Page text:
Deputy Prime Minister, former-PM and noted Rozen Maiden fan Taro Aso has caused outrage by supposedly saying Japan should copy the methods Nazi Germany used to do away with its pesky liberal constitution, although despite his apologies there are some concerns that he may have been grievously misquoted after all.
Aso’s translated comments were quoted as saying Japan should sneak through constitutional reform as Hitler did with his infamous Enabling Act:
“The German Weimar constitution changed, without being noticed, to the Nazi German constitution. Why don’t we learn from their tactics?”
Predictably, China and South Korea have also weighed in, with China warning it that after only 70 years of being Asia’s doormat Japan must “win the trust of Asian neighbours and the international community through concrete actions” and Korea claiming the remarks “definitely hurt many people.”
Top anti-anti-semites the Simon Wiesenthal Center also condemned him:
“What is worth learning from the Nazis? How to secretly undermine democracy perhaps? Has he forgotten how Nazi Germany dragged the world into the abyss of the Second World War?”
Aso quickly retracted his remarks in response to all the controversy:
“I retract my remarks in which I cited the Nazis as an example, as it has ended up leading to misunderstanding.”
The Chief Cabinet Secretary also affirmed this:
“I want to make it clear that the… cabinet will never view the Nazi government positively.”
Japan’s post-war constitution remains unchanged from the version imposed upon the ruined empire by MacArthur in 1947, essentially being a hastily cribbed copy of the US constitution with the notable addition of a “pacifism” clause.
Aso and most of the LDP have long been keen to reform it, with proposals ranging from wholesale reform to allow the sort of authoritarian state most LDP nationalists seem desperate for, to the most moderate and realistic option of a revision of Article Nine to allow a more credible defensive posture against China, although as Japan maintains the world’s 4th largest navy despite its provision that “land, sea, and air forces, as well as other war potential, will never be maintained” the practical necessity of reform seems questionable.
Another recent development has been efforts by the LDP to support an initial reform of the constitution’s requirements for revision, in order to make it easier for them to pass their wish-list of subsequent reforms (most of which relate to stripping individuals of rights, or making the document “more Japanese” as the LDP would have it).
As might be expected, some have alleged his remarks were simply quoted out of context or translated rather liberally (and may have a point, as the original address apparently does not explicitly mention Nazis at all and is clearly alluding to the threat China poses to Japan’s security) – his full address:
The international situation Japan finds itself in now differs completely from that it found itself in when it enacted the current constitution. Thinking you can just shout about the constitution and peace will come is a big mistake.
The objective of the constitution is the stability and peace of the nation. The constitution itself is just the means to this end. It’s not something we should determine in the midst of an uproar.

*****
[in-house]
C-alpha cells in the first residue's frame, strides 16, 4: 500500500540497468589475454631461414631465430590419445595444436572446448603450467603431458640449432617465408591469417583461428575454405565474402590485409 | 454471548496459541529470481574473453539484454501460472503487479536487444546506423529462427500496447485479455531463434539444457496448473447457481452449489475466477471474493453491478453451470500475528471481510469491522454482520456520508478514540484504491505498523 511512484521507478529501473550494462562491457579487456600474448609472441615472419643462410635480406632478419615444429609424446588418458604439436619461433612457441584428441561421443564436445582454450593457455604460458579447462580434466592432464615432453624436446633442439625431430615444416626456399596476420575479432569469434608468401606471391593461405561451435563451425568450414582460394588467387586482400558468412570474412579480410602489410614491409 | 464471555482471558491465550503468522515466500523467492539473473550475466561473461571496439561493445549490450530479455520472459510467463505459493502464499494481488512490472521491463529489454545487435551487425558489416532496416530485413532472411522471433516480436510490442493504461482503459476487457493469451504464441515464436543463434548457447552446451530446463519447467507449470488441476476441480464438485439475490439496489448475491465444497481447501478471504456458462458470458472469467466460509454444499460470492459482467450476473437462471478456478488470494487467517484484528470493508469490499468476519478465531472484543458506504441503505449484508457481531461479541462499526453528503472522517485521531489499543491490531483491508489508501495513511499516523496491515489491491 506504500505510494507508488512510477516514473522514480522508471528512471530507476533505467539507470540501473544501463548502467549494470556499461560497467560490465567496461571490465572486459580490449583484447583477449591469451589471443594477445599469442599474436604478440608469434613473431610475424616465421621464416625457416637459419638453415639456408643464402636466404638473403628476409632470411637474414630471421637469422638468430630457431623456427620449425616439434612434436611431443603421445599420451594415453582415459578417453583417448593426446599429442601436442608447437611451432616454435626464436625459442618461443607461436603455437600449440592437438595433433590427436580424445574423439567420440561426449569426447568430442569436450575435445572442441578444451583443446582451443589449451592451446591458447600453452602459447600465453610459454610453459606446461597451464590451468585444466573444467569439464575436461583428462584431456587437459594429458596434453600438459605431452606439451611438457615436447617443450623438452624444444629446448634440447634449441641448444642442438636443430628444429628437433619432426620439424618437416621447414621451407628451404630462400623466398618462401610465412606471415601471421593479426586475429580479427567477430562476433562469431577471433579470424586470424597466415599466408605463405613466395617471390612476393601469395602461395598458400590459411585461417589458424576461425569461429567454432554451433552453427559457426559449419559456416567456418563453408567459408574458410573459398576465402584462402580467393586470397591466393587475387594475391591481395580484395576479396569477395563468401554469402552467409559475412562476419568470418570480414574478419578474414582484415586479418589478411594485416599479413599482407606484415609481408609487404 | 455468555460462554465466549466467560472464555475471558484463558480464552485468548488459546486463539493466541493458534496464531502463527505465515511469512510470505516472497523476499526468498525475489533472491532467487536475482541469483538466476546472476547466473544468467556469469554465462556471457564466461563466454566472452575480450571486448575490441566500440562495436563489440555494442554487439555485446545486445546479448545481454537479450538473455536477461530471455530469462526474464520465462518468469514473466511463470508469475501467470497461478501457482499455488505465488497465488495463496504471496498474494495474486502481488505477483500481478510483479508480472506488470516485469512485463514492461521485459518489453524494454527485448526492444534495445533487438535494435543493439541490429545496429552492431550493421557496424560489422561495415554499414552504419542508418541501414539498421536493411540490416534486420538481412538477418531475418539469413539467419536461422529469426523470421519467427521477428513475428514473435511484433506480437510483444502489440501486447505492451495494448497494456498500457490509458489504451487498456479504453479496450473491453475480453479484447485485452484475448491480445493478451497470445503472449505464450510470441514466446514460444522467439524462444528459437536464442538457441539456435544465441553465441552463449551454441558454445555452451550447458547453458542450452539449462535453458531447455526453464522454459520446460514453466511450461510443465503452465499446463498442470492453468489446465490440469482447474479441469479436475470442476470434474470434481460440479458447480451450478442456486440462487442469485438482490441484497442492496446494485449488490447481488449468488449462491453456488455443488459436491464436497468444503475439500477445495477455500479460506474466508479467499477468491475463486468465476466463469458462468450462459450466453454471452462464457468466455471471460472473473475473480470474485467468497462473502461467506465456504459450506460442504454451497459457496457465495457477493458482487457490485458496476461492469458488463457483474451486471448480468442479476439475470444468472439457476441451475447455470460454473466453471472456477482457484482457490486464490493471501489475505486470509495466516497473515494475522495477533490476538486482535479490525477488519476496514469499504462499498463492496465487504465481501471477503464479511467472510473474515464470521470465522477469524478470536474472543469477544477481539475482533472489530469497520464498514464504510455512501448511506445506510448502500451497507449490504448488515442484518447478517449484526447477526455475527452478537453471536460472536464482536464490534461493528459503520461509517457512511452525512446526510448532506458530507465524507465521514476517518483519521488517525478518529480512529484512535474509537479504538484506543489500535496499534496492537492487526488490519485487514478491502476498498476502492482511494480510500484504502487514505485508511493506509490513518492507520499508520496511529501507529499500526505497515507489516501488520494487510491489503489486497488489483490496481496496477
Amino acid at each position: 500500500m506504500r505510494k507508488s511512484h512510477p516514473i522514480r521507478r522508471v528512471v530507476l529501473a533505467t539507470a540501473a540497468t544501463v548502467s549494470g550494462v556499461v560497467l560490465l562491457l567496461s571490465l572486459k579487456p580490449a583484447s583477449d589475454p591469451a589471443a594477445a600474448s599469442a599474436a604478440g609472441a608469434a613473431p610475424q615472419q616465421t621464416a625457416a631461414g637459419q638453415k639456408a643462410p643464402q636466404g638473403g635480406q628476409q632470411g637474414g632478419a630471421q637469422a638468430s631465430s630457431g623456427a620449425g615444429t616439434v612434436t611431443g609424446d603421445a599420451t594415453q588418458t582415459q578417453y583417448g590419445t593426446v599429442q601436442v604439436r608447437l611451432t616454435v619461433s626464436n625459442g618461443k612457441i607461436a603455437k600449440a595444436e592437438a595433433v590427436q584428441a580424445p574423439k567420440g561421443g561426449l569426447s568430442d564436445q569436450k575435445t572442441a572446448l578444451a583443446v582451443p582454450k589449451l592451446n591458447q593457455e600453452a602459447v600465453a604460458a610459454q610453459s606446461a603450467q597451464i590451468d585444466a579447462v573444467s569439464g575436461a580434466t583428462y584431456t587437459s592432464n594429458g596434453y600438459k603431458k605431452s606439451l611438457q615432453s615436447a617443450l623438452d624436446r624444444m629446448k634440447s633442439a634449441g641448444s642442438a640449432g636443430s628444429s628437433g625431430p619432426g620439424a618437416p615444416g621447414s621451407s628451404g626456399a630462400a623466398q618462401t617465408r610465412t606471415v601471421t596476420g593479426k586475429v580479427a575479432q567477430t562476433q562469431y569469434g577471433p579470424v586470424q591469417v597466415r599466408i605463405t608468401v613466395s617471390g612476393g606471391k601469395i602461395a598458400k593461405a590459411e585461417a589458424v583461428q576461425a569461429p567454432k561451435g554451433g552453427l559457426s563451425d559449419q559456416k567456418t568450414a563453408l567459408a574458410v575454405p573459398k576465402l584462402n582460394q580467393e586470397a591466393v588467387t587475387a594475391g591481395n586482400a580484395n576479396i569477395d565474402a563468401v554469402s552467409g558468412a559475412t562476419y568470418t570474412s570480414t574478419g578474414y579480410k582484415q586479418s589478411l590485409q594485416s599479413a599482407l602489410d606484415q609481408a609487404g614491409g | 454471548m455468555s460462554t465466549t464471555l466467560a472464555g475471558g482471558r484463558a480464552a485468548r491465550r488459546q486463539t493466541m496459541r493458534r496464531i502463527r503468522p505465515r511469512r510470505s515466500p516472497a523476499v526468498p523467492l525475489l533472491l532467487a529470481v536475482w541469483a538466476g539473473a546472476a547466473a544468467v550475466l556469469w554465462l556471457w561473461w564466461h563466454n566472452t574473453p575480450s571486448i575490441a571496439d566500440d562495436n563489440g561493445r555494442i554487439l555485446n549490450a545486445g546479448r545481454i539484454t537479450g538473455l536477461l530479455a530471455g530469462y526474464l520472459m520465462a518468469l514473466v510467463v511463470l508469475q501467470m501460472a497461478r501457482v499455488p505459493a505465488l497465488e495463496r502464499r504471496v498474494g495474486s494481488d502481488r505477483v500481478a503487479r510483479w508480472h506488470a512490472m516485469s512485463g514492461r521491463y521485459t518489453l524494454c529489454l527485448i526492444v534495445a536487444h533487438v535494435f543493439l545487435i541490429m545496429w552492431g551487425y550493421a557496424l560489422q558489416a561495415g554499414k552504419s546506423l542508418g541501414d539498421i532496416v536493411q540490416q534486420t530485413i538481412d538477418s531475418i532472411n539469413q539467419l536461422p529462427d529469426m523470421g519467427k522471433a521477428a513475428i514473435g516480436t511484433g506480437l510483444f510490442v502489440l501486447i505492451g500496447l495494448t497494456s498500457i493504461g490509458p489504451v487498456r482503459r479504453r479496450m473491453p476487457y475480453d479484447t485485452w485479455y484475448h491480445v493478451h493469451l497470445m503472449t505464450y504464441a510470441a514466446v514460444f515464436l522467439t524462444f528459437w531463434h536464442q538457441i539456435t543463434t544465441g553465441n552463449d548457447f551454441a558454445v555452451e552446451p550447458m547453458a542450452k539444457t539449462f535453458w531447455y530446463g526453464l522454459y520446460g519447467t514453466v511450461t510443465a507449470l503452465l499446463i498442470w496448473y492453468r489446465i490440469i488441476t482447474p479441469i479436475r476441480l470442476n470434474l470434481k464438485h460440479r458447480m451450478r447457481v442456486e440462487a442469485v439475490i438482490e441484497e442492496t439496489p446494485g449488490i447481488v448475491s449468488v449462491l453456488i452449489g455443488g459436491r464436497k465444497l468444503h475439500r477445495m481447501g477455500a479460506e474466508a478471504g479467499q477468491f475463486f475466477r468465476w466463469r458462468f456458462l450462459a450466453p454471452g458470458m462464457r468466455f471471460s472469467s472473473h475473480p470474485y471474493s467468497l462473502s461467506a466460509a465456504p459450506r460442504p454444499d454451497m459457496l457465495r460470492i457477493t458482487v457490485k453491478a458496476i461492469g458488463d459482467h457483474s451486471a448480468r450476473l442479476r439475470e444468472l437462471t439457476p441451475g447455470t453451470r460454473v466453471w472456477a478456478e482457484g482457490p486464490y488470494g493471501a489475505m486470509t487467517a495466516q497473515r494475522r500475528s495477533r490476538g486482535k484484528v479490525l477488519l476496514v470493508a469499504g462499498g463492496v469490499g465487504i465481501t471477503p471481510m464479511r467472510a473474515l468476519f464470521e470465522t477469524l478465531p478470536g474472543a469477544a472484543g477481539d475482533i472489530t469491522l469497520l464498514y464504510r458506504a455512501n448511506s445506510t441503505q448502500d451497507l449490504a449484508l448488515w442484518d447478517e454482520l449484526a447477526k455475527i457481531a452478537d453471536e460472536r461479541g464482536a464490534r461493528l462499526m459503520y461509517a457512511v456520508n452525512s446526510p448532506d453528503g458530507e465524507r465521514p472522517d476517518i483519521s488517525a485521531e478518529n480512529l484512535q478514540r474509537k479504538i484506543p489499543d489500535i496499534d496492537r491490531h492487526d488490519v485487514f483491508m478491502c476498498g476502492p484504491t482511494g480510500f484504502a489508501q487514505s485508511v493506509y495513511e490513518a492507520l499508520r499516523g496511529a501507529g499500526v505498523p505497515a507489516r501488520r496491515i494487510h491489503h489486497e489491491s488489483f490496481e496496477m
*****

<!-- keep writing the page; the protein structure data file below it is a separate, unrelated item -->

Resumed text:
We should calmly consider what sort of environment we find ourselves surrounded with, after carefully considering the situation conduct constitutional reform in line with public opinion. If we don’t, we cannot avoid a mistake.
Germany’s Hitler arose under the Weimar constitution, at the time thought to be Europe’s most progressive constitution. Even with a constitution regarded as good such a thing was possible.
I don’t want to discuss the constitution in an excited atmosphere. Even with the Yasukuni Shrine, we should visit and pay our respects quietly. What would be strange is that we would not pay our respects to those who gave their lives for the nation. We should visit quietly.
So, saying “we should do it quietly” is also relevant to the Weimar constitution – it was changed without anyone even noticing. How about we learn from their methods? I have no intention of denying democracy, but I do not want to decide something like this in the midst of an uproar.
There is some concern about the level of difference between the full text of his speech and what mass media soundbites have alleged he said:
“If that is what he actually said, what is the problem?”
“Somebody upload his full speech please…”
“The worthless media needs to stop editing what he said and put the whole thing out.”
“Honestly, there is something really wrong with our media if they manage to turn this into ‘Aso supports the Nazis!'”
“Maybe one of them simply didn’t understand the speech?”
“Maybe to the most deluded anti-Japanese maniacs this does look like praise of the Nazis?”
“This is a pretty egregious example of media fabrication. The LDP should do something about the press!”
“The world’s media is going on about him praising the Nazis and the word ‘Nazi’ isn’t even mentioned in the original speech!”
“It looks as though the Yomiuri altered what he said in their quote of him to say ‘The Weimar Constitution was changed into the Nazi Constitution without anyone ever noticing. How about we learn from that?'”
“Aren’t they ashamed? I guess they make more money making things up than would reporting anything honestly.”
“He’s still talking about how they changed the Weimar Republic into the Nazi Germany overnight.”
“I think he has a point… I read the Wikipedia article on the Enabling Act and was convinced. The Nazis did not even abolish the constitution, they just passed an act and overrode it all.”
“According to tweets from people who actually attended, that was the basic content of what he said though – he was saying it doesn’t really matter how good your constitution is you let someone amend it in the midst of a crisis or uproar, not praising the Nazis or the method they used.”